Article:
Mustard seed is the least of all seeds in proportion to that which comes of it; but it has a peculiar life in it, and therefore it produces so great a growth. The man in the parable we know: his field is the church, or the heart; he takes the seed which, perhaps, others neglect because they think it so small; he sows the living seed in his own field, and watches over it. It grows and grows, till at length it becomes the greatest among herbs , and is like to a tree. The results of the divine life in the soul are by no means little; but great graces, great projects, and great deeds are produced by it.

    The work of grace in the church and in the individual, is so apparent, that persons who know as little about heavenly things as linnets and sparrows, come and find shelter beneath the holy and beneficent influences and institutions which are its outgrowth.

    We could not have guessed that our Lord and his twelve apostles would produce the myriad churches of Christendom. We cannot even now tell whereto a humble effort to do good may grow. We know not to what our own inner life will come. It has an expanding power within it, and it will burst every bond, and grow to a thing which will cast shadow, yield fruit, and lend shelter. If the Lord has planted the incorruptible seed within, its destiny is a great one.

    Good Master, hasten this blessed development. We have seen nearly enough of the mustard seed; now let us see the tree.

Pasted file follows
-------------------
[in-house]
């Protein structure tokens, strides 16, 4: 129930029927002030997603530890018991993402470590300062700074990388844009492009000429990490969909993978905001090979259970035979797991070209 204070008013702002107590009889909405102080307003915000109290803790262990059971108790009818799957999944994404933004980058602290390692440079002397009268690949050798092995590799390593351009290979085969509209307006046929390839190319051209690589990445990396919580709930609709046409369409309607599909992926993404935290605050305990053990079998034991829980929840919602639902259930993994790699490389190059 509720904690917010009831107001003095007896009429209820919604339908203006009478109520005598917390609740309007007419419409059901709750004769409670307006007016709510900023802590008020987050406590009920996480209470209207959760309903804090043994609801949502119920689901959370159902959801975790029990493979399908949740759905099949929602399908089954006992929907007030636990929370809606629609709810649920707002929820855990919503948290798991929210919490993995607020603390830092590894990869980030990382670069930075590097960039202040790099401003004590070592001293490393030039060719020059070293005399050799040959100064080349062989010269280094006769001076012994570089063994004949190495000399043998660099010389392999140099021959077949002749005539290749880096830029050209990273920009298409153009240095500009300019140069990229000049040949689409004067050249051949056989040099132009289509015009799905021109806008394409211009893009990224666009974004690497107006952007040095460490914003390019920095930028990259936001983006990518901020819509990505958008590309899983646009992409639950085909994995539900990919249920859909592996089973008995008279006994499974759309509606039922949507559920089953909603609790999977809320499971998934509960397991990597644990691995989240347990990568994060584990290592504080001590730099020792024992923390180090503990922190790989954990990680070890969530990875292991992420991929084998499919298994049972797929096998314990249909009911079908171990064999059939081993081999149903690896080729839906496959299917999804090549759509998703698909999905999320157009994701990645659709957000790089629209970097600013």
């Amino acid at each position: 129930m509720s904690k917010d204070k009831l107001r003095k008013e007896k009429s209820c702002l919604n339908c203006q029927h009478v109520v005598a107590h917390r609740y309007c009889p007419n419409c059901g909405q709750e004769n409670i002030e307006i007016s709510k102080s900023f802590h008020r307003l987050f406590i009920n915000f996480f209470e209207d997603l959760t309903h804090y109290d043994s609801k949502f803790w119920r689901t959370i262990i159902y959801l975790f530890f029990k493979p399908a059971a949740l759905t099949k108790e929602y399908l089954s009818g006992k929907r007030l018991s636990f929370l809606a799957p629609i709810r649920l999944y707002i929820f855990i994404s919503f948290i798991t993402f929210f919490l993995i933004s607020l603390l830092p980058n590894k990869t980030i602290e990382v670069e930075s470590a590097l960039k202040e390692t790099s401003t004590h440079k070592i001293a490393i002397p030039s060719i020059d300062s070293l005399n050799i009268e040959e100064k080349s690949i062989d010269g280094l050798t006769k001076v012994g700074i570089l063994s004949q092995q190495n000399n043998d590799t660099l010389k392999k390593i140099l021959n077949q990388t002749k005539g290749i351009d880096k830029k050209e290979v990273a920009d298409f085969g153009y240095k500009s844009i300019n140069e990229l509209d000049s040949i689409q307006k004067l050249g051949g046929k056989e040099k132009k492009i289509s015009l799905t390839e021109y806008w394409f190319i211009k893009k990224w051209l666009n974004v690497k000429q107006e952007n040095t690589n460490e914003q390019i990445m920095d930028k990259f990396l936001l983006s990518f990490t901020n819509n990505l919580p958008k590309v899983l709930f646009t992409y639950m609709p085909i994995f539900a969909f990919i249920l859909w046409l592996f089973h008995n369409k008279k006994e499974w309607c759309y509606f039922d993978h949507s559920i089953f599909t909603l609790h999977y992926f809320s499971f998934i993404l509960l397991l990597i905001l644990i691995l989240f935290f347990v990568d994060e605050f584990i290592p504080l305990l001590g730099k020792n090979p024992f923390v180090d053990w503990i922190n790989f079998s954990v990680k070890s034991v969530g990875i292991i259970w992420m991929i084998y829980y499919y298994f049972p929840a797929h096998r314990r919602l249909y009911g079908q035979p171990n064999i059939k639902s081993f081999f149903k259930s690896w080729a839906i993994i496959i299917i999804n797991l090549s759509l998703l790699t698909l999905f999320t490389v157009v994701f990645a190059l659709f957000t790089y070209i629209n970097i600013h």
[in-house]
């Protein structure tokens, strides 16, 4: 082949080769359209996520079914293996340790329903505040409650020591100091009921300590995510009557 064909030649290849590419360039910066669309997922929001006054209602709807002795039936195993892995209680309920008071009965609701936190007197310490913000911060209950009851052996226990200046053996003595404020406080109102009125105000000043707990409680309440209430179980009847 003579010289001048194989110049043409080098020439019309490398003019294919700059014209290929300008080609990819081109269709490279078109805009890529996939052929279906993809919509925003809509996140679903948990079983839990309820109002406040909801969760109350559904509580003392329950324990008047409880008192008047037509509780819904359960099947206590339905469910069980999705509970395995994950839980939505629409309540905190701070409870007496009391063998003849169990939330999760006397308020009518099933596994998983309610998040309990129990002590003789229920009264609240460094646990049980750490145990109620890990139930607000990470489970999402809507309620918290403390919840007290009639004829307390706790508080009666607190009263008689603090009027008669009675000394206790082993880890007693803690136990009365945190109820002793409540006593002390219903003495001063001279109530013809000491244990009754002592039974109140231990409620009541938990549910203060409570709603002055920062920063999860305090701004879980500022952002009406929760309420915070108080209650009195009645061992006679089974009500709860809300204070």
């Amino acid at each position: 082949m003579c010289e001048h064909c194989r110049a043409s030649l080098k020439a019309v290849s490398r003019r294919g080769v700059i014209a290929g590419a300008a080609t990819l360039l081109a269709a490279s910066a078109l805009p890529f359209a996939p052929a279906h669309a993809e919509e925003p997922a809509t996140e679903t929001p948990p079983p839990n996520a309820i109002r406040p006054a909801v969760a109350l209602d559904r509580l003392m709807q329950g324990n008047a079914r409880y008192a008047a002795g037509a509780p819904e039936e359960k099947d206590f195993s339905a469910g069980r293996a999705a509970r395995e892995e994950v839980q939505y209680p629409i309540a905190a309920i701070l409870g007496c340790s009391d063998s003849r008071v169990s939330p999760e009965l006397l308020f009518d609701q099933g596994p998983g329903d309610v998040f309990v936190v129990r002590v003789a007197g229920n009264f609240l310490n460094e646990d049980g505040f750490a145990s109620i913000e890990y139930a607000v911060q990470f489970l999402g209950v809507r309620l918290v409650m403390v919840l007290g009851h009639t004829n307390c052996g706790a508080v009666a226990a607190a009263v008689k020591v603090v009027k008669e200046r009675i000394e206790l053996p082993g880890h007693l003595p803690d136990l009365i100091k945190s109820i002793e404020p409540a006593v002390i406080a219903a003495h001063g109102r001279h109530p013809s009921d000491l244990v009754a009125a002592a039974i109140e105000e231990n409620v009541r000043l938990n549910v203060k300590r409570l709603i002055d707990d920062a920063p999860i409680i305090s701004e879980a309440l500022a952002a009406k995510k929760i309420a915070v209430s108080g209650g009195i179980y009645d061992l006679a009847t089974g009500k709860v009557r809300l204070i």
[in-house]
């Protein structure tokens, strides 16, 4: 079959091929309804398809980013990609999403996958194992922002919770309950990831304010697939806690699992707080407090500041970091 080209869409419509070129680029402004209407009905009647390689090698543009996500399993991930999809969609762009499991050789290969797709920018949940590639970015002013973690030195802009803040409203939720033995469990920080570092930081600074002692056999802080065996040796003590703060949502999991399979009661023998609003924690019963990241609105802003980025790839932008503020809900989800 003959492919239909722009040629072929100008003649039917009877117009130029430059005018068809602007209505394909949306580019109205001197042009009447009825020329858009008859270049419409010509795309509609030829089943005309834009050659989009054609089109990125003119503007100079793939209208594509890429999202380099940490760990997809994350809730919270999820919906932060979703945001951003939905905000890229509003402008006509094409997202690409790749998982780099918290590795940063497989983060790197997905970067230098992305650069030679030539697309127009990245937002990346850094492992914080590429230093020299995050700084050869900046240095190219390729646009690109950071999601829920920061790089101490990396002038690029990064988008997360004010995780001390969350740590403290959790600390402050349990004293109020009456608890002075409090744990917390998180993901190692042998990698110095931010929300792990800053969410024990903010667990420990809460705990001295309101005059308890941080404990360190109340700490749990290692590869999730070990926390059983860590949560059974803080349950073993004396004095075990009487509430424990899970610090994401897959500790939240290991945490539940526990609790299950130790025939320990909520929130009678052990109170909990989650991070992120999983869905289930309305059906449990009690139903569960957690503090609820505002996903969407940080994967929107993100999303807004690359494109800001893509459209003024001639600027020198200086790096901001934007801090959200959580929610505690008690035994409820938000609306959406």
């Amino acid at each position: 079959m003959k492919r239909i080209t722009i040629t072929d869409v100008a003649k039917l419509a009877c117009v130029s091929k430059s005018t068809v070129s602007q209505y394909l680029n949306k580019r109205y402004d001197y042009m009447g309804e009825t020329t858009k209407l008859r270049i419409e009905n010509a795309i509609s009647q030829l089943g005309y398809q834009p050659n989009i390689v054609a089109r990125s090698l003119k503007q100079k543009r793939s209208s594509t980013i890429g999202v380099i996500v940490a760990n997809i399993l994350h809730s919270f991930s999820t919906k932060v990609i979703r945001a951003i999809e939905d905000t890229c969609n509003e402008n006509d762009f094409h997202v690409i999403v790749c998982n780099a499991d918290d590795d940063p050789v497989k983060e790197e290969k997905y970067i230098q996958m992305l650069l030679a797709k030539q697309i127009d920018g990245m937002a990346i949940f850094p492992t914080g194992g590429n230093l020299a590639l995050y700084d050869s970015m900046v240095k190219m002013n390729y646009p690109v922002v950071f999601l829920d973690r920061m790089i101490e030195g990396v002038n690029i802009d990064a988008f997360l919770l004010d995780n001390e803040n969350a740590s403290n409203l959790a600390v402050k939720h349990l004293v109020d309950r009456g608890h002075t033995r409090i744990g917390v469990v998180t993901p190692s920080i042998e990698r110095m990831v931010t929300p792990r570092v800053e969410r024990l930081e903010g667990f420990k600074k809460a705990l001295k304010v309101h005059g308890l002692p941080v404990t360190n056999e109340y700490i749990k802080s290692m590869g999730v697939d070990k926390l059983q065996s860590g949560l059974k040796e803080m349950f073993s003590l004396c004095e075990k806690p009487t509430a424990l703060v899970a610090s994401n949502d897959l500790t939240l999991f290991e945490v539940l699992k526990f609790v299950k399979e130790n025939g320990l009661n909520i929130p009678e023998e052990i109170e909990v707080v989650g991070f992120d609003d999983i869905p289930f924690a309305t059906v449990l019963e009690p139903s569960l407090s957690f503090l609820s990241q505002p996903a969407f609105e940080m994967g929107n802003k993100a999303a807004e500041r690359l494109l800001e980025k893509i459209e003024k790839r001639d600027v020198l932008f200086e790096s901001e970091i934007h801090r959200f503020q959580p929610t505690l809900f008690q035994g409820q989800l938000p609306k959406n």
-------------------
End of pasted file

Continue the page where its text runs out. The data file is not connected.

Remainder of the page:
33. Another parable spake he unto them; The kingdom of heaven is like unto leaven, which a woman took, and hid in three measures of meal, till the whole was leavened.

    Many expositors argue that this relates to the power of evil in the church, or in the heart. On this interpretation we see why “a woman took ” the leaven, and why she was so secret about it, that it is said she hid it.

    According to the rule which is observed in the use of this symbol, leaven must be taken as the type of evil; and if the rule must be applied in this case, the teaching is obvious and valuable. The leaven soon began its corrupting influence in the church, and it continues, in one form or other, working still.

    But the connection does not lead us so to interpret. The parable begins with the same words as the other, “The kingdom of heaven is like; and there is not a word to warn us that the theme is changed, and that our Lord is not now speaking of the kingdom itself, but of evil in the kingdom.